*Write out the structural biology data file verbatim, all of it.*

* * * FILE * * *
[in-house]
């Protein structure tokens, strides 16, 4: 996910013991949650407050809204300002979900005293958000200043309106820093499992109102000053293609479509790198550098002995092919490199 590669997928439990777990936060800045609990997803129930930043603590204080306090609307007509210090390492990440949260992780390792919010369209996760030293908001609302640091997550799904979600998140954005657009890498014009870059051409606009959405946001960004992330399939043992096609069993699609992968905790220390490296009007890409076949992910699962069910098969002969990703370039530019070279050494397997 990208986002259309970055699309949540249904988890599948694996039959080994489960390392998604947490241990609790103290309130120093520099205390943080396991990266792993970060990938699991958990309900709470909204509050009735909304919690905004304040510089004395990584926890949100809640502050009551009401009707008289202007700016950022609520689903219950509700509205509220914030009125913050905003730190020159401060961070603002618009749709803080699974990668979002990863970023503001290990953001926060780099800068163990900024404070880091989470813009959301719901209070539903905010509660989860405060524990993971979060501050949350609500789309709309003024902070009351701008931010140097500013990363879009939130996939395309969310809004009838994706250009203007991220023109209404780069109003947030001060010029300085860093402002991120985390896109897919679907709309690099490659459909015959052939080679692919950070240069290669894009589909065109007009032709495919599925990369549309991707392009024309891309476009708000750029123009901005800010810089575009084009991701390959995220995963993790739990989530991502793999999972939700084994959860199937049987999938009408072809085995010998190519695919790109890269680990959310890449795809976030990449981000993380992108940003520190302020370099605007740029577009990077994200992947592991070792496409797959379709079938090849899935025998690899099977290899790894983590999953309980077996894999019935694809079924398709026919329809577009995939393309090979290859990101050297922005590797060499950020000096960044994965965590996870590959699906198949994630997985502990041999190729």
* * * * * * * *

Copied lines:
[in-house]
């Protein structure tokens, strides 16, 4: 996910013991949650407050809204300002979900005293958000200043309106820093499992109102000053293609479509790198550098002995092919490199 590669997928439990777990936060800045609990997803129930930043603590204080306090609307007509210090390492990440949260992780390792919010369209996760030293908001609302640091997550799904979600998140954005657009890498014009870059051409606009959405946001960004992330399939043992096609069993699609992968905790220390490296009007890409076949992910699962069910098969002969990703370039530019070279050494397997 990208986002259309970055699309949540249904988890599948694996039959080994489960390392998604947490241990609790103290309130120093520099205390943080396991990266792993970060990938699991958990309900709470909204509050009735909304919690905004304040510089004395990584926890949100809640502050009551009401009707008289202007700016950022609520689903219950509700509205509220914030009125913050905003730190020159401060961070603002618009749709803080699974990668979002990863970023503001290990953001926060780099800068163990900024404070880091989470813009959301719901209070539903905010509660989860405060524990993971979060501050949350609500789309709309003024902070009351701008931010140097500013990363879009939130996939395309969310809004009838994706250009203007991220023109209404780069109003947030001060010029300085860093402002991120985390896109897919679907709309690099490659459909015959052939080679692919950070240069290669894009589909065109007009032709495919599925990369549309991707392009024309891309476009708000750029123009901005800010810089575009084009991701390959995220995963993790739990989530991502793999999972939700084994959860199937049987999938009408072809085995010998190519695919790109890269680990959310890449795809976030990449981000993380992108940003520190302020370099605007740029577009990077994200992947592991070792496409797959379709079938090849899935025998690899099977290899790894983590999953309980077996894999019935694809079924398709026919329809577009995939393309090979290859990101050297922005590797060499950020000096960044994965965590996870590959699906198949994630997985502990041999190729």